METROPOLITAN PROCESSES

Director: Christian Schmid; Research team: Naomi Hanakata, Pascal Kallenberger, Ozan Karaman, Anne Kockelkorn, Lindsay Sawyer, Monika Streule, Rob Sullivan, Tammy Kit Pit Wong; Map editing and design: Dorothée Billard, Roger Conscience, Philippe Rekacewicz; Research support: ETH Future Cities Laboratory Singapore; Dept. of Architecture, ETH Zürich.

HINTERLAND
Singapore beyond the border

Director: Milica Topalovic; Research and visualisation, Sand: Hans Hortig; Water: Architecture of Territory and Benjamin Leclair-Paquet; Food: Marcel Jaeggi; Labour: Ahmed Belkhodja, Saskja Odermatt; Oil: Lino Moser; Cross-border Metropolitan Region Singapore, Johor, Riau: Karoline Kostka; Hinterland typology drawings: Ani Virhervaara, Bek Tai Keng; Photographs: Bas Princen; Teaching team 2011-2015: Hans Hortig, Marcel Jaeggi, Martin Knuesel, Stefanie Krautzig; Student researchers 2011-2015: Ahmed Belkhodja, Desirée Damport, Pascal Deschenaux, Martin Garcia, Giulia Luraschi, Livio De Maria, Lino Moser, Magnus Nickl, Saskja Odermatt, Myriam Perret, Gabriela Schär, Stephanie Schenk, Caroline Schillinger, Karl Wruck, Simon Zemp; Research support: ETH Future Cities Laboratory Singapore; Dept. of Architecture, ETH Zürich 2011-2015.

EXHIBITION DESIGN
Architecture of Territory; Concept and project lead: Milica Topalovic, Hans Hortig; Team: Oliver Burch, Michiel Gieben, Klara Sladeckova; Graphic design: Goda Budvytyte; Translation: Mydyti Gyler

The exhibition is organized in collaboration with the Foundation for Urban Innovation. Coordination: Leonardo Tedeschi; Logistics: Donato Clausi; Promotion and Communication: Rosa Fioravante, Fabrizia Petrei; Supervision: Giovanni Ginocchini, Raffaele Laudani; Implementation: Sfera SRL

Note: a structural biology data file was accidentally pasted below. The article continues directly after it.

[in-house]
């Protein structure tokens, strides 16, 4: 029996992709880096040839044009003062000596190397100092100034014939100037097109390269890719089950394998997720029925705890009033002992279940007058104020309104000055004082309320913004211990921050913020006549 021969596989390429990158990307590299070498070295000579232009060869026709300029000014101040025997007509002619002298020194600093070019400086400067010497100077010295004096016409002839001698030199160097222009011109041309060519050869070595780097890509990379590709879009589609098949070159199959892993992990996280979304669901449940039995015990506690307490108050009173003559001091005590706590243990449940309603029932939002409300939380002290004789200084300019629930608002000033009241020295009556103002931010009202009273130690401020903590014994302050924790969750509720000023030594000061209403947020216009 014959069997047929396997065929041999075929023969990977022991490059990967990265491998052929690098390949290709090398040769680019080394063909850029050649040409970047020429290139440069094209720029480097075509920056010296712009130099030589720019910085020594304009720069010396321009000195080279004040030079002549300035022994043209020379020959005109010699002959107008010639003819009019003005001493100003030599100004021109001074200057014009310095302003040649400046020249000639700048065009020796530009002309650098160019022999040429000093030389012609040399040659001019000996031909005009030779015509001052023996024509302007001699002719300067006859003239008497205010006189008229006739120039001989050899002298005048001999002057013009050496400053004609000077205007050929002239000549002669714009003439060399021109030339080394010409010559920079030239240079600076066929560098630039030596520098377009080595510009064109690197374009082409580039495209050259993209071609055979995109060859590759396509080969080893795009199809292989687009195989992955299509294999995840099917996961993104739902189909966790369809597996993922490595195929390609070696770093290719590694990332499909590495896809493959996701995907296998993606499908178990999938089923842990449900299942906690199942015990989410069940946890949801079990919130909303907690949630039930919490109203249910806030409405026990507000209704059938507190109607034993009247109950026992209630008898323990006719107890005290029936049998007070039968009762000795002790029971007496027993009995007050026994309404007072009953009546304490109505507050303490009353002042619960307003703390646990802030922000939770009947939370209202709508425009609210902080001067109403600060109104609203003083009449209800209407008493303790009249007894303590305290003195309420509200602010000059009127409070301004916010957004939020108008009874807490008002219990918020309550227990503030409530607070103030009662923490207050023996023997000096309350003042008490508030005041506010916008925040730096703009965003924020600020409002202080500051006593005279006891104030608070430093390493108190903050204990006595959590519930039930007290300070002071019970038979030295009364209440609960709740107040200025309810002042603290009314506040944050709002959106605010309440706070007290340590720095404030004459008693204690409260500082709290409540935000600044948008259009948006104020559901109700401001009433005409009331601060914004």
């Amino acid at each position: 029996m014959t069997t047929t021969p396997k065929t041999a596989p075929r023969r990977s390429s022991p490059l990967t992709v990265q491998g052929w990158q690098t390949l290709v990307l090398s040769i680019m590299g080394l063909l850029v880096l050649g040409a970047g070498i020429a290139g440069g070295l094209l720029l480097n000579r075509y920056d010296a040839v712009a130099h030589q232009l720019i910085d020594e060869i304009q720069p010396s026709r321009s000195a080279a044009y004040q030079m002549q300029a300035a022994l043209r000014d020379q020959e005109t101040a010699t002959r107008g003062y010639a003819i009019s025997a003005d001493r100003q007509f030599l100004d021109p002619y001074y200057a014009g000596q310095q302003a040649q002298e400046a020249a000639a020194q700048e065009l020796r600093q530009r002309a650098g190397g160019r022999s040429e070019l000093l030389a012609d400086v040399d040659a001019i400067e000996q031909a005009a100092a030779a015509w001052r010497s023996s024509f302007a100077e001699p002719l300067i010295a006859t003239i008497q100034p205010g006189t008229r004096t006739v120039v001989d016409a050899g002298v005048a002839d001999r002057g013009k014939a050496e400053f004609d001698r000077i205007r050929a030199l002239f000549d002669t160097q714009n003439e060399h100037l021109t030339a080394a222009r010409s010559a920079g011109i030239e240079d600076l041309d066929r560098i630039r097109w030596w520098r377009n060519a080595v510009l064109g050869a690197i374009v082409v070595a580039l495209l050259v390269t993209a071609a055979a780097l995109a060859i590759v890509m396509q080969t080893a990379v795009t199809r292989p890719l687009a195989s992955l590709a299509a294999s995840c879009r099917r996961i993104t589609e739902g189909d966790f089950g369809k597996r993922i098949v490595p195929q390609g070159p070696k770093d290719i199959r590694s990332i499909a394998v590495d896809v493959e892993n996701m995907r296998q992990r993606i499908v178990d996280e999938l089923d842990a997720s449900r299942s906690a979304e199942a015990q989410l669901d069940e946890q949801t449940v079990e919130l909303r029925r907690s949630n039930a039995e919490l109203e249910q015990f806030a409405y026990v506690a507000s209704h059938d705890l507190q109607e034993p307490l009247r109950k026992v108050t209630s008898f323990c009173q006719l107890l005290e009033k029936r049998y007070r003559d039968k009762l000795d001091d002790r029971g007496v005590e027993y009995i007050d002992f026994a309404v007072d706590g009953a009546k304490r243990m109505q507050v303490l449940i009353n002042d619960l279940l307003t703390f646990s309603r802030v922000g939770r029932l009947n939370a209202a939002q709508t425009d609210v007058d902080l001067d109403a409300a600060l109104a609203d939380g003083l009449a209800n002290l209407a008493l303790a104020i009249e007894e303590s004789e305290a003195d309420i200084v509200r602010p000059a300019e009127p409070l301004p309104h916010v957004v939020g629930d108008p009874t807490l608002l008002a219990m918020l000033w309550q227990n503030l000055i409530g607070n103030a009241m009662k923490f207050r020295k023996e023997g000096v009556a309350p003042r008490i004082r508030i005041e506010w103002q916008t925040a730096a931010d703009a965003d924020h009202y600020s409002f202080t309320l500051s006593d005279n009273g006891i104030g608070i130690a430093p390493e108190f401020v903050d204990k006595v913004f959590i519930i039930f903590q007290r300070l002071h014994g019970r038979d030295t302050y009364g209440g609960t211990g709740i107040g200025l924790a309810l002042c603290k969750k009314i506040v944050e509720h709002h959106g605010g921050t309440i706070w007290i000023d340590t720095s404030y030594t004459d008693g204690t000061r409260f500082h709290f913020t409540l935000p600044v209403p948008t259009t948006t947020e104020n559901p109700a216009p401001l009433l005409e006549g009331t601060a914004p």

S AM BASEL—PROJECTS ON TERRITORY
24.11.2018—5.5.2019
Dichte Geschichte
The discussion about “density” in Switzerland is nothing new, to the contrary.  It as old as the phenomena of intense urban growth, land speculation, urban sprawl, and the loss of fertile ground to construction—it is deeply rooted in the Swiss planning tradition. However long before the concept of “density” had been articulated in the Swiss planning discourse, radical ideas and projects have already emerged as endeavours to meet accelerated growth of urban population, and to deal with the resulting pressure on cities and on land.

In the frame of the DICHTELUST exhibition at the Swiss Architecture Museum we will attempt to challenge the prevalent understanding of “density” by revisiting a series of projects, selected to illuminate critical histories of urban and territorial planning in Switzerland during the last century. The projects are part of rich anthology of ideas originating in different historical moments, based on different ideological lenses and illustrative of different design intentions, but they all have in common the urgency of the rapid urbanisation of the Swiss territory. It is fascinating that these projects continue to bring critical perspectives to the contemporary urban debate, in offering alternative positions on “density”. They demonstrate thought-provoking approaches to how urban growth can be conceived of beyond the focus on “density”, by showing more complex and more nuanced spatial imaginaries that integrate multiple dimensions of the territory, from social and political to ecological.

Architecture of Territory participates in the exhibition with a series of silkscreen prints created in the framework of the thesis elective course Projects on Territory: 

Land as a Common Resource. Based on Hirzbrunnenquartier, Hans Bernoulli (1924-30).
Research and silkscreen by Brigitte Clements and Flurin Steiner.

Re-founding a City in its Territory. Based on Plan d’urbanisme du canton de Genève, Maurice Braillard (1935-36).
Research and silkscreen by Anna Moroni.

Switzerland as One City. Based on Dezentralisierte Grossstadt, Armin Meili (1941-44).
Research and silkscreen by Michi Gieben and Matilde Negri.

Satellite Cities vs Urban Sprawl. Based on Die Neue Stadt, Max Frisch, Lucius Burckhardt, Markus Kutter (1955).
Research and silkscreen by Katarina Savic and Delia Wymann.

Islands of Density in the Periphery. Based on Werkbundsiedlung Neubühl (1930).
Research and silkscreen Lorine Grossenbacher and Salvatore Tummarello.

Return to the Old City. Based on Die Stadt Zurich, Aldo Rossi (1978).
Research and silkscreen by Ileana Dan and Rafael Gherdan.